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Mario Cipollini: "Modern Cycling Lacks Machismo!"

Mario Cipollini has been vocal on his belief that modern cycling "lacks machismo".  Photo: © Bettini

Back in the day, "Super Mario" Cipollini used to show up to the start line in flamboyant (illegal) team kits, with beautiful women at his side.  It created a spectacle before the start of the race, creating exposure for himself and his team.  He also oozed confidence which messed with the heads of his competitors.

At the finish line, the result was often "Super Mario" crossing the line first - using both speed, aggression, and "machismo".  This machismo he speaks of was just as important for him off the bike as it was on the bike.  Whether he won or lost, his competitors were his competitors and it was his goal to always win.  It was always "game day" for Mario.

In a recent interview with French newspaper L'Equipe, Cipollini said, “I lived a very different cycling.  At the beginning of a sprint, I felt like a gladiator, ready to do anything to keep my place. And when I lost, I wasn’t capable of going to congratulate whoever had beaten me, like Andy Schleck did at the Tour. Me, I’d hate him because he’d taken the bread from my mouth."  Think of this what you will, but the fact is that few people have won more bicycle races than Cipollini - this is a formula that worked for him!

Whether you were a competitor or a race official, Mario demanded respect and didn't take guff from anyone!

In the same interview with L'Equipe, Cippolini continued, “Seeing Schleck and Contador embrace on the Tourmalet after crossing the line and then seeing Contador affectionately pinch Schleck’s cheek during his interview was unreal for me,” Cipollini commented. “Logically, Schleck should have been raging, he had just lost the Tour after all.  After the chain slip incident on the Port de Balès, he should have attacked the Spaniard day after day, in front of the microphones and on the air too, without giving him time to piss!”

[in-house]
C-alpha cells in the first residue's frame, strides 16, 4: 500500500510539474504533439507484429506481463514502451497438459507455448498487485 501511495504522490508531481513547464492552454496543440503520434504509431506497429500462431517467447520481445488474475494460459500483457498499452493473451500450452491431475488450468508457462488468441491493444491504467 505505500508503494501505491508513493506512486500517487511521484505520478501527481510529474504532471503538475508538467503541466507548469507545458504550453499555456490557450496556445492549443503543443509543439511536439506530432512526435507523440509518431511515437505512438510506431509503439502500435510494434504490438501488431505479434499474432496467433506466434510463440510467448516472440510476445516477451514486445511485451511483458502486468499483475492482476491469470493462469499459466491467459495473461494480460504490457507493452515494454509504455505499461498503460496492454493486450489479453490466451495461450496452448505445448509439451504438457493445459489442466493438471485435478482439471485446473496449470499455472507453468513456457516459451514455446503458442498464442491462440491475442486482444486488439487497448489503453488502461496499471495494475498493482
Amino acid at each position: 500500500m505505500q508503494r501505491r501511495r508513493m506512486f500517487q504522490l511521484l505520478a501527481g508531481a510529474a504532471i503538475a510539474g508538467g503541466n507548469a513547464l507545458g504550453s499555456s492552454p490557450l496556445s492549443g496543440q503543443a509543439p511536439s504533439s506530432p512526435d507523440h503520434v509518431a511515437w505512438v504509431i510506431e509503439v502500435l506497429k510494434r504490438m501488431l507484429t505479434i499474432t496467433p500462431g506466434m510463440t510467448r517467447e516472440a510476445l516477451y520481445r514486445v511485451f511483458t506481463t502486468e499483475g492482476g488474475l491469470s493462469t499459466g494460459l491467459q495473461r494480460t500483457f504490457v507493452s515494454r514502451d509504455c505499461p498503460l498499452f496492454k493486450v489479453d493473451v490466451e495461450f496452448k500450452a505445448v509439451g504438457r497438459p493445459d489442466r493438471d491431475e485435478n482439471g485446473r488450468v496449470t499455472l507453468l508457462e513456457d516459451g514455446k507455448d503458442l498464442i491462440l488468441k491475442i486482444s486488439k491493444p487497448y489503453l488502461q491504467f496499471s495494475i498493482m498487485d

Mario says he can't find true machismo anywhere in the modern peloton.  In summary, he finished the L'Equipe interview by saying, “I read an interview with Umberto Veronesi, a scientist, a reputed oncologist and Minister for Health,” Cipollini continued. “In five hundred years or more, human beings might have both sets of genitalia, male and female. I don’t want this evolution to have started already in cycling…”

What do you think, does modern cycling lack machismo?  Is today's peloton boring and not aggressive enough in and out of competition?  Mario thinks so.  Regardless of where you fall on this issue, you have to admire "Super Mario" for speaking out.  He is as memorable off the bike as we was on it!

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